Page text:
I'm glad to announce that I've been awarded a grant as part of the European Next Generation Internet initiative (NGI) by the Dutch NLnet Foundation to work on my (currently) favorite projects: Indigenous and IndieWeb1. I didn't count on being selected when I submitted my proposal when looking at the other entries, but I guess I made a good case. I'll be spending a lot of time the following months working on them, so you can expect some exciting releases.
Speech to text on Android usually means using the built-in speech recognizer which connects with Google cloud. Offline recognition is possible too, and, let's be honest, support for 120 languages is pretty impressive. However, I'd like to experiment, and also be as consistent as possible when it comes to building and using open source, so I started looking for alternatives.
I'm excited to announce that Indigenous for Desktop has a first release! Like the Android client, this application allows you to interact with the IndieWeb using the Micropub and Microsub specifications. Besides the fun of experimenting with a different framework, there are a couple of other reasons why I felt the need to have a different client.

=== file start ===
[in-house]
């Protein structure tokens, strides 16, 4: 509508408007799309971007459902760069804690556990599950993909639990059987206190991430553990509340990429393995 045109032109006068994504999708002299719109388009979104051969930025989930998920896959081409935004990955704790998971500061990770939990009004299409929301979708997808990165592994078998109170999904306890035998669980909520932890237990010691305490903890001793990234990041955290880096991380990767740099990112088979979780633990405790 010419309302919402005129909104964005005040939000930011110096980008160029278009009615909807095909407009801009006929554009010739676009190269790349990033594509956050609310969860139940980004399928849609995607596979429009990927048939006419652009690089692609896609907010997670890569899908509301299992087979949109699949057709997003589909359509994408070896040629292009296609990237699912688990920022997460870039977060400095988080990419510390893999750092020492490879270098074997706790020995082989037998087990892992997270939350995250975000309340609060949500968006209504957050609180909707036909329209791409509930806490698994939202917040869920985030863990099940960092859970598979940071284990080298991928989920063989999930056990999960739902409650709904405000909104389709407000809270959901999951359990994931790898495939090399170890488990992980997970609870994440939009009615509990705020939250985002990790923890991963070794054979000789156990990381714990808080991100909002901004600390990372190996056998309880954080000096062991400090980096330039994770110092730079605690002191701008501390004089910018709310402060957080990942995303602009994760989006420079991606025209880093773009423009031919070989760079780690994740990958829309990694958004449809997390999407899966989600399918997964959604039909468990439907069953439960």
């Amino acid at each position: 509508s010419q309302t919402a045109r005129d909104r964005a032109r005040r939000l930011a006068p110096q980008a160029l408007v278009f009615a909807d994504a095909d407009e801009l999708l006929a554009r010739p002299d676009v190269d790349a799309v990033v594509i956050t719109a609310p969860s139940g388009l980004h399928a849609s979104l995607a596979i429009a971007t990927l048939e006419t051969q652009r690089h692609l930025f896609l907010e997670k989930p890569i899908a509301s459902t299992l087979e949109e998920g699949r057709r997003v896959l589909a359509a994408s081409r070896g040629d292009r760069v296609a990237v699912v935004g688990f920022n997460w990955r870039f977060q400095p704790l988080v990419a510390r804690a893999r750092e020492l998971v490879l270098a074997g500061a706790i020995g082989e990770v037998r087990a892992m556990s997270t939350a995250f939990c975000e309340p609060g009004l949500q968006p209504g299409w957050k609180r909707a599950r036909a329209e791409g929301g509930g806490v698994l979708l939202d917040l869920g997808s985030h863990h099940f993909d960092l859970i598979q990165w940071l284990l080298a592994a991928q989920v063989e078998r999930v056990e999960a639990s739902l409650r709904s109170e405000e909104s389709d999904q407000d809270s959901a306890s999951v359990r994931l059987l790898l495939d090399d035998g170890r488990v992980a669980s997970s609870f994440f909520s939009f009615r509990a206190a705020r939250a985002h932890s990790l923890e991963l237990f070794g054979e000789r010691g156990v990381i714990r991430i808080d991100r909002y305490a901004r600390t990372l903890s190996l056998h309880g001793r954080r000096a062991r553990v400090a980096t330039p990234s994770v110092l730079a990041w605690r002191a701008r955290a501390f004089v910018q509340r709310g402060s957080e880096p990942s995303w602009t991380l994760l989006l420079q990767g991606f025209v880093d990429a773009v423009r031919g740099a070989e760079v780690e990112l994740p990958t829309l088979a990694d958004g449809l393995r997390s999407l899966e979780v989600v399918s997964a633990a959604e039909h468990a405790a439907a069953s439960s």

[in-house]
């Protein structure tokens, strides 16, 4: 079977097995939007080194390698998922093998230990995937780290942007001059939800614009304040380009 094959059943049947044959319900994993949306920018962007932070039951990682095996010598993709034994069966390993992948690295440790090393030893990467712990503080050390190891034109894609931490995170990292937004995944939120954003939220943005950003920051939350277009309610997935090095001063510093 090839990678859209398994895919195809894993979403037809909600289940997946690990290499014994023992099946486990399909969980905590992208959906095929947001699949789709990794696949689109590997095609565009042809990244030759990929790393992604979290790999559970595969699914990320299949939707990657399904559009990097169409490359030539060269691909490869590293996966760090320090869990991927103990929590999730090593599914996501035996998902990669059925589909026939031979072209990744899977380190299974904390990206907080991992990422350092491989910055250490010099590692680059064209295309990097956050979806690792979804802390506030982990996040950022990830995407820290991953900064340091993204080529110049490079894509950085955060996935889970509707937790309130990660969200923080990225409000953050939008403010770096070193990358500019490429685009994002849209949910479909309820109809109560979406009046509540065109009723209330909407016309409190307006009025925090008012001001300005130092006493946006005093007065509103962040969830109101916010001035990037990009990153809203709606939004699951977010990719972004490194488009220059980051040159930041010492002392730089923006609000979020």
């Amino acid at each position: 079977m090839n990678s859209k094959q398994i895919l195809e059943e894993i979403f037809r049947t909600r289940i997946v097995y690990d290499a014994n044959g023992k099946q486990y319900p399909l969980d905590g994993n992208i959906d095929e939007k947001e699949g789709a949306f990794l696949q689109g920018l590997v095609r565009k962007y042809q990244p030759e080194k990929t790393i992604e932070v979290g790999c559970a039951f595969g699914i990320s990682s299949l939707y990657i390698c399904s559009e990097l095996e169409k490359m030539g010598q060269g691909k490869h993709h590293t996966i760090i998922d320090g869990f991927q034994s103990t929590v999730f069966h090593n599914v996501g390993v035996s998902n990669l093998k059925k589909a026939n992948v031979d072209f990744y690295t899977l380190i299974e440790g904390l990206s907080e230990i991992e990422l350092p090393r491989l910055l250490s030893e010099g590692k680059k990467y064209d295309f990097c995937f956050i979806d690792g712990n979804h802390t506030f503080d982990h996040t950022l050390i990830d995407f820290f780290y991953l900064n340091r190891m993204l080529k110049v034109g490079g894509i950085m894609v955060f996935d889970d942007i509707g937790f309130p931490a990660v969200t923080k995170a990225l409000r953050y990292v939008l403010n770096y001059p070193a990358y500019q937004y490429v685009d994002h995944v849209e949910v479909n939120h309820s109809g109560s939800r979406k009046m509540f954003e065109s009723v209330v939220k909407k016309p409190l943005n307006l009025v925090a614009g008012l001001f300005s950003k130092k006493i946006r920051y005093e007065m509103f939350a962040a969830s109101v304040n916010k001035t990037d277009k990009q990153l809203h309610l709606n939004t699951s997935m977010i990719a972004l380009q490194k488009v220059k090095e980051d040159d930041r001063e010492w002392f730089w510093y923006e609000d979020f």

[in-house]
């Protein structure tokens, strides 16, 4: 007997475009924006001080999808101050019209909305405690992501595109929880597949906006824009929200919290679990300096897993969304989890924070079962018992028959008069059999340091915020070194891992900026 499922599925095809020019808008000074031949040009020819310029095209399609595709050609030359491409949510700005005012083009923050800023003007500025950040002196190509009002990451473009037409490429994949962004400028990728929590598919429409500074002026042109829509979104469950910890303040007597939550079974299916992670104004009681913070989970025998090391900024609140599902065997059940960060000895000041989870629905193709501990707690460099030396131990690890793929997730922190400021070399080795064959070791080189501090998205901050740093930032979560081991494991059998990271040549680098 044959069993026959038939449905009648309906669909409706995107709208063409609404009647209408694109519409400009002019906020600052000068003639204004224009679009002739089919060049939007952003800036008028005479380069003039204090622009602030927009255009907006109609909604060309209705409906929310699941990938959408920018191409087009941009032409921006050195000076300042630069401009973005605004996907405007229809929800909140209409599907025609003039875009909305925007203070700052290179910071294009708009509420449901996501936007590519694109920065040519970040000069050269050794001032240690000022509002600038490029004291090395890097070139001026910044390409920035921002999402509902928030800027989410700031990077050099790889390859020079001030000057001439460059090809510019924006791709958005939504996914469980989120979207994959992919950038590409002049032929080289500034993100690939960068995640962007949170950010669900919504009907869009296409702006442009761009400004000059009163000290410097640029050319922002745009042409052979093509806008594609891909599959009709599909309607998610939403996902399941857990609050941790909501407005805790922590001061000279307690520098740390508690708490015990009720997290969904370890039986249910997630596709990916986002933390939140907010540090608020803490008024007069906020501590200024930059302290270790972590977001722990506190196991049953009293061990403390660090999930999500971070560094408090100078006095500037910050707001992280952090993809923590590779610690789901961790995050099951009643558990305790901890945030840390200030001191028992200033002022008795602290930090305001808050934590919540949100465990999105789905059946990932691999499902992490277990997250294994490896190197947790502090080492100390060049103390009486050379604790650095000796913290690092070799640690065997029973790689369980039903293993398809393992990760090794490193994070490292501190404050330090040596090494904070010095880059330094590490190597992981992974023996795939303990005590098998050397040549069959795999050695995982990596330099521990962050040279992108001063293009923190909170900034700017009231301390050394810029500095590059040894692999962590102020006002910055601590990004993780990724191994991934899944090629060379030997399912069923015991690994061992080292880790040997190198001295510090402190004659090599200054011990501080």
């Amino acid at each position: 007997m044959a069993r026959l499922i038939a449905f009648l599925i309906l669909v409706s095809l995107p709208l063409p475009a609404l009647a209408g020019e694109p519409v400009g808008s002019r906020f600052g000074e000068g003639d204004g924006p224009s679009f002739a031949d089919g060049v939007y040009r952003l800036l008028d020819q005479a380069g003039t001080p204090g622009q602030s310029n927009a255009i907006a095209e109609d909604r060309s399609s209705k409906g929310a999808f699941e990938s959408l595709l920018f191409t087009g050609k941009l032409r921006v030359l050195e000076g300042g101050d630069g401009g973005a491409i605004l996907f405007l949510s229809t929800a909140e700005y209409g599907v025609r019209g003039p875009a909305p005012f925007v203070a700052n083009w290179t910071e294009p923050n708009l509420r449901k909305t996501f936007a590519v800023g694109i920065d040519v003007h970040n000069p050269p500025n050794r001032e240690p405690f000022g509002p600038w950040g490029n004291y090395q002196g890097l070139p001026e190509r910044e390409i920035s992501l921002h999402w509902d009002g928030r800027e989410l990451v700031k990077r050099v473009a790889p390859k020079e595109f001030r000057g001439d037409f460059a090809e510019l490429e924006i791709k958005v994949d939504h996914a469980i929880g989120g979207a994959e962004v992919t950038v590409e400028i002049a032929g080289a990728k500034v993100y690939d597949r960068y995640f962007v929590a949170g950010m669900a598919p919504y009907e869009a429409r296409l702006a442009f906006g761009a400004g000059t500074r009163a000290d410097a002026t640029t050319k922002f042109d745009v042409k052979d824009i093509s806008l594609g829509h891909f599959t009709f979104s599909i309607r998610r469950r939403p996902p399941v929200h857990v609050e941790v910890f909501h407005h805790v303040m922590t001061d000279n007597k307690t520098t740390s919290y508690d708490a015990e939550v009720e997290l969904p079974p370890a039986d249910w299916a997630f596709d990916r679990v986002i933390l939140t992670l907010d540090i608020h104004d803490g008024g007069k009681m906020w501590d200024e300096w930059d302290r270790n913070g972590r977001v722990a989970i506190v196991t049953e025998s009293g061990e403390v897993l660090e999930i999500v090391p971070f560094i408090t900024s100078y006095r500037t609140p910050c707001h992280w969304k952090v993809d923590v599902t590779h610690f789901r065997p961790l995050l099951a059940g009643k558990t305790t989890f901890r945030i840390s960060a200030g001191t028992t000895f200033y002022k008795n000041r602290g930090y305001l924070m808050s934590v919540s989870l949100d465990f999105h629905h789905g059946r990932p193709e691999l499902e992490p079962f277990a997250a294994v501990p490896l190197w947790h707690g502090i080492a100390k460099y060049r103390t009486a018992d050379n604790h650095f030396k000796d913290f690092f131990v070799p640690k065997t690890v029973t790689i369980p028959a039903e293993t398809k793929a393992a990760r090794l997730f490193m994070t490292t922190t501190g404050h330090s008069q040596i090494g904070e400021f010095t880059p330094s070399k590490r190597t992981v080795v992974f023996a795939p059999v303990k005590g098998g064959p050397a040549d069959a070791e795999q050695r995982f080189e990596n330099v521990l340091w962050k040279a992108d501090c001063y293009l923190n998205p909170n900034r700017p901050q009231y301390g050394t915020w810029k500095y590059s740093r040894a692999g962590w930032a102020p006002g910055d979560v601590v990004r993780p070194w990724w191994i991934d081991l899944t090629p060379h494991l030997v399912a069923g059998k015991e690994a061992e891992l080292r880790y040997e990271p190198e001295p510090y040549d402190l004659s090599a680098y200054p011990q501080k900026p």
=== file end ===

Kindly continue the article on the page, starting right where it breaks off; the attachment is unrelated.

Two years after I announced my piano challenge - to be fair, I really only took it serious this year - le moment suprême has arrived: I'll be performing the Moonlight Sonata the 8th of December on a concert in the church of Zevergem. I'm not alone that afternoon: together with 2 choirs and the harmony orchestra of De Pinte, we'll be playing to raise money for Studio Brussel's De Warmste Week.
The latest release of Indigenous for Android brings a handy new feature: push notifications! You can fully control what you receive, since you are able to send them yourself on any given moment. Push notifications are send via Pushy.me which relies on MQTT.